"You are a fool and a saucy fellow," said Don Quixote angrily, and, spurring Rozinante and brandishing his lance, he swept out of the inn yard before any one could stop him, and rode on a good distance without waiting to see if his squire was following.
The innkeeper, when he saw him go without paying, ran up to get his due from Sancho Panza, who also refused to pay, and said to him: "Sir, seeing I am squire to a knight-errant, the same rule and reason for not paying at inns and taverns hold as good for me as for my master."
The innkeeper grew angry at these words, and threatened that if he did not pay speedily he would get it from him in a way he would not like.
Sancho replied that by the Order of Knighthood which his lord and master had received, he would not pay a penny though it cost him his life.
But his bad fortune so managed it, that there happened to be at the inn at this time four woolcombers of Segovia, and three needlemakers of Cordova, and two neighbours from Seville, all merry fellows, very mischievous and playsome. And as if they were all moved with one idea, they came up to Sancho, and pulling him down off his ass, one of them ran in for the innkeeper's blanket, and they flung him into it. But looking up and seeing that the ceiling was somewhat lower than they needed for their business, they determined to go out into the yard, which had no roof but the sky, and there placing Sancho in the middle of the blanket, they began to toss him aloft and to make sport with him by throwing him up and down. The outcries of the miserable be-tossed squire were so many and so loud that they reached the ears of his master, who, standing awhile to listen what it was, believed that some new adventure was at hand, until he clearly recognised the shrieks to come from poor Sancho. Immediately turning his horse, he rode back at a gallop to the inn gate, and finding it closed, rode round the wall to see if he could find any place at which he might enter. But he scarcely got to the wall of the inn yard, which was not very high, when he beheld the wicked sport they were making with his squire. He saw him go up and down with such grace and agility, that, had his anger allowed him, I make no doubt he would have burst with laughter. He tried to climb the wall from his horse, but he was so bruised and broken that he could by no means alight from his saddle, and therefore from on top of his horse he used such terrible threats against those that were tossing Sancho that one could not set them down in writing.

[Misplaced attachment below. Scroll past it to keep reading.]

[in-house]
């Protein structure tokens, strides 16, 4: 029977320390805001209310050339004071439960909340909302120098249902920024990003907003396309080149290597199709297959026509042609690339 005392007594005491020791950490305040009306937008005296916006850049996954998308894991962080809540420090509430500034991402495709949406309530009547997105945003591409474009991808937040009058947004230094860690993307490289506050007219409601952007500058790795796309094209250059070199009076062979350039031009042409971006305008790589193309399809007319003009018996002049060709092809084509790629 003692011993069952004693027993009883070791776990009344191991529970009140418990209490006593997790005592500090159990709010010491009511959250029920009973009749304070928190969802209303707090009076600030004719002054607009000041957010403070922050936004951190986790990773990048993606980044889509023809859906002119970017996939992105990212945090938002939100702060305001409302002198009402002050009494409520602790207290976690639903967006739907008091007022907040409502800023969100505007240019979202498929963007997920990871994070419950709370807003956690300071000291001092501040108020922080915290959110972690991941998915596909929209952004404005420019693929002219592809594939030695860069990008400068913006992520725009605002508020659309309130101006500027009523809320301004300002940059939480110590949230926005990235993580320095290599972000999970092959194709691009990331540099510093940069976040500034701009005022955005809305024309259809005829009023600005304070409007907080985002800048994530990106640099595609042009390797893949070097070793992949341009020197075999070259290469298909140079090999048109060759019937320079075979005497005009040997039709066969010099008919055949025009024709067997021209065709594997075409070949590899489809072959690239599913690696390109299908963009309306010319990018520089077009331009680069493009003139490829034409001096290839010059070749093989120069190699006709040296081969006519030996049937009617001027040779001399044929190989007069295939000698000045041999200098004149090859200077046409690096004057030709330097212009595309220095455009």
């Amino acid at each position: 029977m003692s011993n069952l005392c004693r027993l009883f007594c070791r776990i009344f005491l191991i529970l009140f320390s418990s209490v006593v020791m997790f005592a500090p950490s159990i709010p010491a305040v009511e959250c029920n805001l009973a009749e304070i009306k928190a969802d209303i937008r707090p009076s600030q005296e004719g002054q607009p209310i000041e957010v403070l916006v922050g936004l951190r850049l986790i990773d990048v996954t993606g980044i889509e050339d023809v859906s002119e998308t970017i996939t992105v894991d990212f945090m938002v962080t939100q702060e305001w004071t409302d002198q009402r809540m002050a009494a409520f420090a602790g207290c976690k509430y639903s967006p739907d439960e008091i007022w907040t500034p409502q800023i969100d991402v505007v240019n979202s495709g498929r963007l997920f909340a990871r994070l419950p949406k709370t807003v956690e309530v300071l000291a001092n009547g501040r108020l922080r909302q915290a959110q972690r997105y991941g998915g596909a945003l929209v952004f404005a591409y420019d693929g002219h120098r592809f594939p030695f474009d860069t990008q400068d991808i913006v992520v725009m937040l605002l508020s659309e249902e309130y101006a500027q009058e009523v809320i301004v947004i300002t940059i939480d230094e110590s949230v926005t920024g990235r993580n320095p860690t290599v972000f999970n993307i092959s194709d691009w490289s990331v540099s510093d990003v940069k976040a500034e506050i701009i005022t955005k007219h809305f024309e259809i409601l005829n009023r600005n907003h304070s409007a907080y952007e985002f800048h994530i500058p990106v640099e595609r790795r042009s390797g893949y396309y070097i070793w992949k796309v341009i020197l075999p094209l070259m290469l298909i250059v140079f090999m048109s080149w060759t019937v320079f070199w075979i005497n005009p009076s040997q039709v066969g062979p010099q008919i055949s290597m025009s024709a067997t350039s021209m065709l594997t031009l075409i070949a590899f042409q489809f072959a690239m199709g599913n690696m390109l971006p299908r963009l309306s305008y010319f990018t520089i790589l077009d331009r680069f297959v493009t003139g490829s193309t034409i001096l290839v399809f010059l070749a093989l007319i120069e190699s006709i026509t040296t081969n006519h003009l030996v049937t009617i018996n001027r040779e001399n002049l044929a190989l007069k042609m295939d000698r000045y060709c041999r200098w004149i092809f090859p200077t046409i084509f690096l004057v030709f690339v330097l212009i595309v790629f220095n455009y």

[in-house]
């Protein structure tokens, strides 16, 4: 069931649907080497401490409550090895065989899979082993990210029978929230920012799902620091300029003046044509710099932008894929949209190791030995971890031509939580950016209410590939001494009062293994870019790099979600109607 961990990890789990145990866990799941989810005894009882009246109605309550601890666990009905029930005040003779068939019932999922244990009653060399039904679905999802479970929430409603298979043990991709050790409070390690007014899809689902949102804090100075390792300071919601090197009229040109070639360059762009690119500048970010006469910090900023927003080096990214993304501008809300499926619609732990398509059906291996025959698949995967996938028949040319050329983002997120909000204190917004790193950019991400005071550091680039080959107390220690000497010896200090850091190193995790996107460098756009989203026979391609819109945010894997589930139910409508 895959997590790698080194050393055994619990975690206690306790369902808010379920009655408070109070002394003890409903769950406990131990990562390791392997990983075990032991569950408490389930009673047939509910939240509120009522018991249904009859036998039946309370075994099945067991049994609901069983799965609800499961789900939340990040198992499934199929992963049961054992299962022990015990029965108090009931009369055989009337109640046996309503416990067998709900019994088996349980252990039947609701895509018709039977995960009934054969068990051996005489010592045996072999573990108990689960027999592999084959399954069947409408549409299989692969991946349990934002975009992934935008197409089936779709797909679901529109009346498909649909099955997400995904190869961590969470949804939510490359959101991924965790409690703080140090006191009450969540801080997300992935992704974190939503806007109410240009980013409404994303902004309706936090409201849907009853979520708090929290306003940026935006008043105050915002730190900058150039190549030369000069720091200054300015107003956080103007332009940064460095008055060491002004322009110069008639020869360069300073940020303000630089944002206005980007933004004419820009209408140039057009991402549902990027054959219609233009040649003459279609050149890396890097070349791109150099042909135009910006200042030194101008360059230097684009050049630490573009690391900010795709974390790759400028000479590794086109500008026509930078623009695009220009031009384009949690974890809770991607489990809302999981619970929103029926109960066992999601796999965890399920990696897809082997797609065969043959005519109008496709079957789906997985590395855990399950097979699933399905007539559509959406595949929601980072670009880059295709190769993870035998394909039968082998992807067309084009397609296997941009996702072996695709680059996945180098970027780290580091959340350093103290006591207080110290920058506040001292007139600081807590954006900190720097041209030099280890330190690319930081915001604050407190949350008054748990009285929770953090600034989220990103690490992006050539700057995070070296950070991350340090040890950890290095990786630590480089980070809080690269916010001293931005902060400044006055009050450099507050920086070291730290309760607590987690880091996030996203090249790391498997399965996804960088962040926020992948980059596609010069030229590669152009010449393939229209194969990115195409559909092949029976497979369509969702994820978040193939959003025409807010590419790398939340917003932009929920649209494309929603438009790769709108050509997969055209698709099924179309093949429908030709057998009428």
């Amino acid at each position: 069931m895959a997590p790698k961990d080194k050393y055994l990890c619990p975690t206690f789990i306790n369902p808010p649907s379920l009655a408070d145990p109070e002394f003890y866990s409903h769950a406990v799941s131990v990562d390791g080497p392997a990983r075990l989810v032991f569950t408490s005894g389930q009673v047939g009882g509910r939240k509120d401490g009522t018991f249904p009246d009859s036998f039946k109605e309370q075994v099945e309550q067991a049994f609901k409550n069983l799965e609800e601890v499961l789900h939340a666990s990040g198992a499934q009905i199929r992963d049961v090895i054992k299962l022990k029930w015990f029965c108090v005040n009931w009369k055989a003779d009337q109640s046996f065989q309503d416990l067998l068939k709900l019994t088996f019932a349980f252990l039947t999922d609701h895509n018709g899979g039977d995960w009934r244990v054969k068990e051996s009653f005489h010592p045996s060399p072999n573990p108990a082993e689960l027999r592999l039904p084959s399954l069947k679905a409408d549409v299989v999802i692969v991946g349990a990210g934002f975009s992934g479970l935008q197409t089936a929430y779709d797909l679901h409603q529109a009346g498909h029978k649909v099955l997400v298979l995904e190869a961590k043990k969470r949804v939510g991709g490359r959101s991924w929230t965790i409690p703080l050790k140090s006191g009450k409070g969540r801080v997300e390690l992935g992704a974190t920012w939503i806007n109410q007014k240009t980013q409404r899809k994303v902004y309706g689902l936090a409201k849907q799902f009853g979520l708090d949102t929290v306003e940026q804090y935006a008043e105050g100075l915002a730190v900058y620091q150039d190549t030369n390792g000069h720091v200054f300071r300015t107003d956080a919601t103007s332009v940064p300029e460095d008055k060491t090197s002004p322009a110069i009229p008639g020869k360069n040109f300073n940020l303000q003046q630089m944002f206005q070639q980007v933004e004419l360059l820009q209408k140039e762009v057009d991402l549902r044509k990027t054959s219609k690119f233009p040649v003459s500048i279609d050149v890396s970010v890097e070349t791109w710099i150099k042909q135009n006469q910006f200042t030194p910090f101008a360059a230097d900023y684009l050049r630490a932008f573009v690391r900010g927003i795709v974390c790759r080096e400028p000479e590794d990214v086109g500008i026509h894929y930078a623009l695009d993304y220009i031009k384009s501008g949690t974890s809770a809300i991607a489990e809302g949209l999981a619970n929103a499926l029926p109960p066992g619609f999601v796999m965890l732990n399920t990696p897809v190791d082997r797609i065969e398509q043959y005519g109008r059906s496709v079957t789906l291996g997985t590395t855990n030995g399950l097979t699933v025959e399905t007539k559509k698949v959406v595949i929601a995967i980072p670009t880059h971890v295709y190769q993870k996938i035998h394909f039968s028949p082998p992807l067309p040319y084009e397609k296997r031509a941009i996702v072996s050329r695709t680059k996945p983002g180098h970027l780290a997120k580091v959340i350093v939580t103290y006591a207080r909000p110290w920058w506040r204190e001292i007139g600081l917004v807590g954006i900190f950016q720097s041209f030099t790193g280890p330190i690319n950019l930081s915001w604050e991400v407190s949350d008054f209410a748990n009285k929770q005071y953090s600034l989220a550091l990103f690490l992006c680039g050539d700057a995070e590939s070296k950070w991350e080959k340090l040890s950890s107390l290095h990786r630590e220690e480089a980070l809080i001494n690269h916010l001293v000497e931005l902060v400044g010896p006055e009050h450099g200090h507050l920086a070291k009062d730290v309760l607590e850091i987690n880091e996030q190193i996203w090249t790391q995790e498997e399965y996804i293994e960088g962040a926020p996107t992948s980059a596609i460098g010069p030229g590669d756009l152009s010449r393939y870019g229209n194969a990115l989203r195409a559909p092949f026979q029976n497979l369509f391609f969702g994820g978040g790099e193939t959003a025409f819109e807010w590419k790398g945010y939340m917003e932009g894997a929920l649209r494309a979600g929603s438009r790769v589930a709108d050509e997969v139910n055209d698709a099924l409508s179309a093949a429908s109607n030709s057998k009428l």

But in spite of his reproaches they did not cease from their laughter or labour, nor did the flying Sancho stop his lamentations, mingled now with threats and now with prayers. Thus they carried on their merry game, until at last from sheer weariness they stopped and let him be. And then they brought him his ass, and, helping him to mount it, wrapped him in his coat, and the kind-hearted Maritornes, seeing him so exhausted, gave him a pitcher of water, which, that it might be the cooler, she fetched from the well.
Just as he was going to drink he heard his master's voice calling to him, saying: "Son Sancho, drink not water, drink it not, my son, for it will kill thee. Behold, here I have that most holy balsam,"--and he showed him the can of liquor,--"two drops of which if thou drinkest thou wilt undoubtedly be cured."
At these words Sancho shuddered, and replied to his master: "You forget surely that I am no knight, or else you do not remember the pains I suffered last evening. Keep your liquor to yourself, and let me be in peace."
At the conclusion of this speech he began to drink, but finding it was only water he would not taste it, and called for wine, which Maritornes very kindly fetched for him, and likewise paid for it out of her own purse.
As soon as Sancho had finished drinking, he stuck his heels into his ass, and the inn gate being thrown wide open he rode out, highly pleased at having paid for nothing, even at the price of a tossing.
The innkeeper, however, had kept his wallet, but Sancho was so distracted when he departed that he never missed it.
When Sancho reached his master, he was almost too jaded and faint to ride his beast. Don Quixote, seeing him in this plight, said to him: "Now I am certain that yon castle or inn is without doubt enchanted, for those who made sport with thee so cruelly, what else could they be but phantoms, and beings of another world? And I am the more sure of this, because when I was by the wall of the inn yard I was not able to mount it, or to alight from Rozinante, and therefore I must have been enchanted. For if I could have moved, I would have avenged thee in a way to make those scoundrels remember the jest for ever, even although to do it I should have had to disobey the rules of knighthood."